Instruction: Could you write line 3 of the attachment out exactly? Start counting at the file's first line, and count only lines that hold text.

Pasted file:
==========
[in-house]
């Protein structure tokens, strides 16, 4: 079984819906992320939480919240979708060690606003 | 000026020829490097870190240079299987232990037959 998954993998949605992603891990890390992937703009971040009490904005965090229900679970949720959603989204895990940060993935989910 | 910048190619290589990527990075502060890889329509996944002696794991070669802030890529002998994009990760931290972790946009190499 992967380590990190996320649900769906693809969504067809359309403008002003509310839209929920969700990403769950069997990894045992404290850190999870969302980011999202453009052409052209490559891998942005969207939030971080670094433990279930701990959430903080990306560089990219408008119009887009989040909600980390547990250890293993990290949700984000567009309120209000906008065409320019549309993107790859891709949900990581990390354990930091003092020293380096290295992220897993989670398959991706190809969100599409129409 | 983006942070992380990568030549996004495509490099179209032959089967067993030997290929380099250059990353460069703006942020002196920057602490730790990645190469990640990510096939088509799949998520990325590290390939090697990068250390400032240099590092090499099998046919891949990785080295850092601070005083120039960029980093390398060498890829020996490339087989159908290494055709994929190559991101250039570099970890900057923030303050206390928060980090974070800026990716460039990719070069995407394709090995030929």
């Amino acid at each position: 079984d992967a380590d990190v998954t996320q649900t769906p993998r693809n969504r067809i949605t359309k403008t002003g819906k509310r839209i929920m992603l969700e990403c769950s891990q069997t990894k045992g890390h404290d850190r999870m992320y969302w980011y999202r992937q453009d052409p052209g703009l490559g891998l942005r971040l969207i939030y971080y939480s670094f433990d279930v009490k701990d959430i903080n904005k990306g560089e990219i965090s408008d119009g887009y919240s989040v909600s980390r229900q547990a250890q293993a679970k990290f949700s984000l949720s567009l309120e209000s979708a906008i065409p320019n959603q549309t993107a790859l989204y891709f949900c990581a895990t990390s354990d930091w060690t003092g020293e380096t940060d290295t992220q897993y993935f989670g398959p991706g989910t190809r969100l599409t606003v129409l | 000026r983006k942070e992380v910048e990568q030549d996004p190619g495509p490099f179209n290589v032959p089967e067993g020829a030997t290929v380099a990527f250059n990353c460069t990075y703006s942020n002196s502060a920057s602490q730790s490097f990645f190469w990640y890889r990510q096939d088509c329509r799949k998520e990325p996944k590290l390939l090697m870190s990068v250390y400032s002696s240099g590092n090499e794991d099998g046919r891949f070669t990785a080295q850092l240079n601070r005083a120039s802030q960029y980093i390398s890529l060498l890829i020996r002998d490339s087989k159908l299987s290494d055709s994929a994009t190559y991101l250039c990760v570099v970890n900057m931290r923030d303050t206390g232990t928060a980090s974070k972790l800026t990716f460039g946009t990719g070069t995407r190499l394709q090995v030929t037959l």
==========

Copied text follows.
């Amino acid at each position: 079984d992967a380590d990190v998954t996320q649900t769906p993998r693809n969504r067809i949605t359309k403008t002003g819906k509310r839209i929920m992603l969700e990403c769950s891990q069997t990894k045992g890390h404290d850190r999870m992320y969302w980011y999202r992937q453009d052409p052209g703009l490559g891998l942005r971040l969207i939030y971080y939480s670094f433990d279930v009490k701990d959430i903080n904005k990306g560089e990219i965090s408008d119009g887009y919240s989040v909600s980390r229900q547990a250890q293993a679970k990290f949700s984000l949720s567009l309120e209000s979708a906008i065409p320019n959603q549309t993107a790859l989204y891709f949900c990581a895990t990390s354990d930091w060690t003092g020293e380096t940060d290295t992220q897993y993935f989670g398959p991706g989910t190809r969100l599409t606003v129409l | 000026r983006k942070e992380v910048e990568q030549d996004p190619g495509p490099f179209n290589v032959p089967e067993g020829a030997t290929v380099a990527f250059n990353c460069t990075y703006s942020n002196s502060a920057s602490q730790s490097f990645f190469w990640y890889r990510q096939d088509c329509r799949k998520e990325p996944k590290l390939l090697m870190s990068v250390y400032s002696s240099g590092n090499e794991d099998g046919r891949f070669t990785a080295q850092l240079n601070r005083a120039s802030q960029y980093i390398s890529l060498l890829i020996r002998d490339s087989k159908l299987s290494d055709s994929a994009t190559y991101l250039c990760v570099v970890n900057m931290r923030d303050t206390g232990t928060a980090s974070k972790l800026t990716f460039g946009t990719g070069t995407r190499l394709q090995v030929t037959l």